Lancia Kappa

    Geoff and Royce Fullard would tell you that the problem with Kappa engines is that they used babbit crankshaft bearings without bronze backing. I have not yet looked inside mine, but I expect the bearings may well be diecast babbit, like Rutenber did with some of their engines around the same time. Australian Six bought a batch of those dud Rutenber engines for their assembled cars in Sydney, and they may have had expensive repairs to do after the cars were sold. Geoff and his brothers made bronze-back bearings for their family car, and they had no more trouble. Stuart Middlehurst had engine /gearbox and radiator from a Pentiota truck. Nick Langford bought the radiator, and John Shellard bought the rest for spares or to overcome problems with his early Kappa. I have basis of a1911 Lancia Delta, but the only gearbox I could get so far is a Theta. Do you by chance know of a spare Epsilon or earlier gearbox, which would save me having to make alterations I would prefer not to do. If I could get a correct gearbox, the excellent Theta gearbox would be available. The other problem I have with the Delta is that someone tried to break up the engine with a hammer. The aluminium alloy has about 7% zinc content because zinc was used instead of silicon to fluidise the aluminium in the foundry. Often if you try to weld this stuff, cracks run everywhere. So failing a spare crankcase somewhere, I will have to make up missing sections and use metal stitching. Incidentally, if you want front brakes on a Kappa for safety in modern traffic, Tipo 8 Isotta Fraschini will bolt straight on.
  6. If you turn to page 63 of Mark Dees book "The Miller Dynasty", you will see illustration of the concept of the very first cast Aluminium "blade wheels ", in patent drawings that Harry Miller submitted in September 1919. It seems that this was just before Leo Goosen took employment with him. There is no indication that Miller actually made and used these cast aluminium wheels; but definitely they constituted "Prior Art" to those Ettore Bugati used on his Type 35 racing cars several years later. It was not unknown that Buggati sometimes borrowed someone else's concept when something of his own work was not good enough. In 1923 a young graduate engineer from here in Melbourne, placed a firm order for an A model Duesenberg at the factory. Five weeks later he was contacted at an address in Chicago, that the Duesenberg was ready for him to drive away. Alan Powell told me in 1983 when I met him, that at his request, the highest compression ratio pistons were fitted, and numerically lowest axle ratio for fastest road speed. Alan said that Fred Duesenberg himself drove him on the Indianapolis Speedway; and he was given a certificate that it had been timed at 106mph, (though not necessarily when Alan Powell was a passenger.) The car was shipped to England, and was driven at speed on Brooklands track. He visited Bugati's estate ; and Alan told me in 1983 that he was most impressed how much of the car was produced on the property; including fine upholstery leather, he said. Then one of the racing drivers just happened to arrive, and Alan was sent on an extended joy-ride in one of the Type 30 racing cars. 60 years later he became very angry about Bugati again. He said "It never did him any good". He found a team of mechanics had taken the Duesenberg hydraulic brakes apart,, and had the cylinder head off the engine of his new car. Cylinder head design was not one of Duesnberg's strengths. Stuart Murdoch ha a fine collection of cars, ( including one of the 1914 Indianapolis Delages. He also has an early type 30 Bugatti with hydraulic front brakes, which I was told are poor.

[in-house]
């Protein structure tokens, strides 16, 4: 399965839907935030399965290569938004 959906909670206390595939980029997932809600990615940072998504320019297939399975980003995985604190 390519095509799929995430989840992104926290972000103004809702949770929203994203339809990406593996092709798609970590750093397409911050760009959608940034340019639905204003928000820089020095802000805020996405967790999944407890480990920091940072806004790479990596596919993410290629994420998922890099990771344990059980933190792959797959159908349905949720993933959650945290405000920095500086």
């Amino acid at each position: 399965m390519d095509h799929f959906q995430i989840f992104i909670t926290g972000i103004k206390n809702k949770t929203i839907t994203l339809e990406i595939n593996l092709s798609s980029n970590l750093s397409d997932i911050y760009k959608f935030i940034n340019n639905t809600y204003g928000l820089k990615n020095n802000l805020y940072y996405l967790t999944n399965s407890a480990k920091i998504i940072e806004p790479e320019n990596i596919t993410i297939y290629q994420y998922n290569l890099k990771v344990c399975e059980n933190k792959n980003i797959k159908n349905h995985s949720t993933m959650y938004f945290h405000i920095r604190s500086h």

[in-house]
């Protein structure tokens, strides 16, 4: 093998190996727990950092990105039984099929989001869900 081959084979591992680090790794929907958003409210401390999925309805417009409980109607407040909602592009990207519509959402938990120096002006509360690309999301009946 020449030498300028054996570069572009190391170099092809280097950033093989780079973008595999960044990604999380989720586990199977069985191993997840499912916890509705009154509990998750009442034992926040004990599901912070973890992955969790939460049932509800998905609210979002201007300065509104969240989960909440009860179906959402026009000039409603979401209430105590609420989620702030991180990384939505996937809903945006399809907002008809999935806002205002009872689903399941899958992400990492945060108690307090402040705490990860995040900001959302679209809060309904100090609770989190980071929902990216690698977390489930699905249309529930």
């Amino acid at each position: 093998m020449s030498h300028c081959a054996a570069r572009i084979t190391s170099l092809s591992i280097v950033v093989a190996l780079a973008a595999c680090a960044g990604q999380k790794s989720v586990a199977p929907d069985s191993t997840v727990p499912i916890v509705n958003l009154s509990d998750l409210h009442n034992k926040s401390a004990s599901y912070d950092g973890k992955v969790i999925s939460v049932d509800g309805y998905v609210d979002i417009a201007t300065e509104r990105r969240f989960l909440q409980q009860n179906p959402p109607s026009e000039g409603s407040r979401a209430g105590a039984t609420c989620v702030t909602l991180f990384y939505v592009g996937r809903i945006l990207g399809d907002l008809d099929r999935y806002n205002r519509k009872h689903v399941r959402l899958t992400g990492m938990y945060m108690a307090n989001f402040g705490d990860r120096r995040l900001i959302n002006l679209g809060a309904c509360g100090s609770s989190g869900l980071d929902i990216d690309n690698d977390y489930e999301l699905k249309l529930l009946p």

7. Ivan Saxton

    1920's Cadillacs

    Possibly the best way to make a difficult shaped float is to cast the shape in wax. ( An equal alternative is Woods metal.) If using wax, you coat the surface with powdered graphite. You electroplate copper onto the graphited wax or woods metal as case may be, until you can assess the thickness of the copper shell at around five to seven thou thick. You empty the float of Woods metal in a hot water bath, or whatever method and temperature is appropriate to recover the wax. The cylinder water jackets of the first racing 6 cylinder racing Napier, called "Sampson" were electro-deposited on graphite, but Bob Chamberlain chose to make new cylinders by a different method when he constructed a replica of Sampson using design notes from Arthur Rowledge's note books. Similarly, Alan Morgan, who was a long time Chamberlain employee, told me that during the war they had to make cartridge tube radiators for certain aircraft. They made a casting die to produce myriadds of woods metal formers, which they electroplated to suitable wall thickness. Then they assembled the shell tubes in a jig to tin and solder them into a radiator core. You can do much with patience and determination.
  8. Ivan Saxton

    1927 P-A with Tesla Patent